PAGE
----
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Re: Re[2]: Bad browser behaviour?

From: Adam Barth <w3c@adambarth.com>
Date: Mon, 19 Mar 2012 22:34:44 -0700
Message-ID: <CAJE5ia89vfYogwDBYNsK9oNA=wQ8WtRMkq5uMf_qfOb2+UGxew@mail.gmail.com>
To: "Adrien W. de Croy" <adrien@qbik.com>
Cc: HTTP Working Group <ietf-http-wg@w3.org>
I suspect these things would just annoy users with unreliable network
connections.  Wouldn't you be frustrated if a web page you were
looking at suddenly went blank just because your WiFi cut out?

Adam


On Mon, Mar 19, 2012 at 10:16 PM, Adrien W. de Croy <adrien@qbik.com> wrote:
>  what about pop a warning, or clear the page?
>
>
> ------ Original Message ------
> From: "Adam Barth" <w3c@adambarth.com>
> To: "Adrien W. de Croy" <adrien@qbik.com>
> Cc: "HTTP Working Group" <ietf-http-wg@w3.org>
> Sent: 20/03/2012 6:02:34 p.m.
> Subject: Re: Bad browser behaviour?
>>
>> It's probably impossible for browsers to do anything else given that
>> browsers incrementally render chunk-transfered content.  For example,
>> if the network were to hang at that point (rather than drop), they'd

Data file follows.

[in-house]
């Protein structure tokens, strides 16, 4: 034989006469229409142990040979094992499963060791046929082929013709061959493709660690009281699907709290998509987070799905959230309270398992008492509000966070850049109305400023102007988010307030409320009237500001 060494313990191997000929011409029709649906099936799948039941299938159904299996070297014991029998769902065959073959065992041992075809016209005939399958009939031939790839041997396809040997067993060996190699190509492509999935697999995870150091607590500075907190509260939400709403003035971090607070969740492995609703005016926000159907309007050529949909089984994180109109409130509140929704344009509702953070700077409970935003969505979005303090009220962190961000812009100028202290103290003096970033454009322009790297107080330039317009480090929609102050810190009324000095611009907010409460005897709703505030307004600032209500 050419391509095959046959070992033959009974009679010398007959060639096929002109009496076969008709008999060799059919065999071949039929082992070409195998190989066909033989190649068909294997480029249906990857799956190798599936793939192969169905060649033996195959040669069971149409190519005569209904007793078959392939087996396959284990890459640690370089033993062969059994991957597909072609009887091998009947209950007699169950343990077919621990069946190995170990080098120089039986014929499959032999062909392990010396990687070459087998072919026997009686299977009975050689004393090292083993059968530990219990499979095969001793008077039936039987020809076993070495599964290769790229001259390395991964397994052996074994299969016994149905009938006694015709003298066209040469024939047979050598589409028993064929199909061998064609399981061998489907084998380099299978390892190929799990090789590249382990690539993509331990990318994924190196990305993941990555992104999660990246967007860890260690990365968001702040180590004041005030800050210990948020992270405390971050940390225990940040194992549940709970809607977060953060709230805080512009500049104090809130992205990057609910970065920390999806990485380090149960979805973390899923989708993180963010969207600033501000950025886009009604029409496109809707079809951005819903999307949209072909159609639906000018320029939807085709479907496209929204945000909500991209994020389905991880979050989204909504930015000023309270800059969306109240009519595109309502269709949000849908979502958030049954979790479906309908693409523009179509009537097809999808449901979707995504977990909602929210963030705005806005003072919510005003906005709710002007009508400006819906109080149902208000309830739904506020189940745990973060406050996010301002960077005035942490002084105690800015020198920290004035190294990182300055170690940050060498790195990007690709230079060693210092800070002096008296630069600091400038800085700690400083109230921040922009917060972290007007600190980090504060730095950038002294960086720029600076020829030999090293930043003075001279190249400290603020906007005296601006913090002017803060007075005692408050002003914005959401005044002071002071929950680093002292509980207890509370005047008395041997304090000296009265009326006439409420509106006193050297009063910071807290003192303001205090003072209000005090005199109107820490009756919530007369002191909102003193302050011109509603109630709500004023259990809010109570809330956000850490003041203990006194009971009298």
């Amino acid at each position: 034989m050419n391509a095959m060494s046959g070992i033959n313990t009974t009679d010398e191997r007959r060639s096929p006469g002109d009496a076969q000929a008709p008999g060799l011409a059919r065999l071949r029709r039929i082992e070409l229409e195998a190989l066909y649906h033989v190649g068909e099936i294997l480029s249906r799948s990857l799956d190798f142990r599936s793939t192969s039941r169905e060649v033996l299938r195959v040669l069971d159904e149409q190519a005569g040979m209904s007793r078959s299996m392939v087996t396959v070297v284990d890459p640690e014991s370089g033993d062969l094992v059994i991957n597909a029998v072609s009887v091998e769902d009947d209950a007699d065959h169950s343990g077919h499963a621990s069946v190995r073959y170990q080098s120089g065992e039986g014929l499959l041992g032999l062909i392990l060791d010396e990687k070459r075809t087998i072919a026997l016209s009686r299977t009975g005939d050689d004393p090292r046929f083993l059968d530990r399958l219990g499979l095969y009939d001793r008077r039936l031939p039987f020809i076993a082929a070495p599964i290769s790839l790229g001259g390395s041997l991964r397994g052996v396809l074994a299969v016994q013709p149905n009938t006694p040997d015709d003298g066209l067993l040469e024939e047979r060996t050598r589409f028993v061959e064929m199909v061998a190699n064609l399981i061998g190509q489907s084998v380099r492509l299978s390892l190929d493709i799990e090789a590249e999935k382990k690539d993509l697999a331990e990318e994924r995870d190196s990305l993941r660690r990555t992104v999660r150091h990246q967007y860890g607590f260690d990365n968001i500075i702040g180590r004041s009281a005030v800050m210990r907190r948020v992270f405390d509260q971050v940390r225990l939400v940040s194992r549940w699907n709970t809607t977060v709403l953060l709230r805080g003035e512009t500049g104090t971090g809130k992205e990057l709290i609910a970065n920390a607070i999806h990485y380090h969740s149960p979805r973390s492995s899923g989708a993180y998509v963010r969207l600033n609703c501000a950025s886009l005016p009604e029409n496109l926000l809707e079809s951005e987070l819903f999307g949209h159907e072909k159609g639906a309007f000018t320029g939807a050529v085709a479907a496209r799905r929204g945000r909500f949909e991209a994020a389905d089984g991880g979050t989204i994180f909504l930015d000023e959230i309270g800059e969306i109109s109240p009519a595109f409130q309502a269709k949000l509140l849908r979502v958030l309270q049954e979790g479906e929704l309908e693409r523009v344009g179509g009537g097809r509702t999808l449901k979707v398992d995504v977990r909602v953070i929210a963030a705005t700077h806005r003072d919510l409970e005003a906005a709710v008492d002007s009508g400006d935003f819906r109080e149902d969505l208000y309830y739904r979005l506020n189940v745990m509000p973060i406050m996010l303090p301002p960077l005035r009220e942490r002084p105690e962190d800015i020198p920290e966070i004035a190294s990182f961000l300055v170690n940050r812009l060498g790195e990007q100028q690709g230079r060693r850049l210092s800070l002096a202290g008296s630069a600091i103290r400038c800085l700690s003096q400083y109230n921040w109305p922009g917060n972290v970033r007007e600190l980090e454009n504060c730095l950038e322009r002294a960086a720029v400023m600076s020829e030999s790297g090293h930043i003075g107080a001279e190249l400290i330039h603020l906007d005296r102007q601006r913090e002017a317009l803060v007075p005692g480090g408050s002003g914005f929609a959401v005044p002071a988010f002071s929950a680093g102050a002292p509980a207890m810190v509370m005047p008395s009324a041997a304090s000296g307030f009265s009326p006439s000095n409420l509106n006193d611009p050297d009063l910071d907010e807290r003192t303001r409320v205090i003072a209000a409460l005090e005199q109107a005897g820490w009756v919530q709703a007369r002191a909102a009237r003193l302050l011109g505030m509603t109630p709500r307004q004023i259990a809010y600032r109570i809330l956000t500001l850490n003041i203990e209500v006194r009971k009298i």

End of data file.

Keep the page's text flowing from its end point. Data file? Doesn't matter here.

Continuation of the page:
>> do the same thing.
>>
>> Adam
>>
>>
>> On Mon, Mar 19, 2012 at 7:20 PM, Adrien W. de Croy <adrien@qbik.com>
>> wrote:
>>
>>>
>>> Hi all
>>>
>>> we're seeing some (IMO) undesirable behaviour for all tested current
>>> browsers (we tested FF, Chrome, IE and Opera).
>>>
>>> It relates to abortive closes on chunked transfers.  In this case, I'm
>>> talking about a server close prior to the final 0 chunk.
>>>
>>> All the browsers we tested ignore this and display the content with no
>>> warning whatsoever.
>>>
>>> For our proxy to treat it as an abortive close is therefore a problem in
>>> our
>>> customers' eyes.
>>>
>>> So what's the deal?  Should we allow this behaviour in the spec?  Or
>>> should
>>> browser vendors be encouraged to break the page / download?
>>>
>>> Isn't it a potential security issue?
>>>
>>> Adrien
>>>
>>
>
Received on Tuesday, 20 March 2012 05:35:45 GMT

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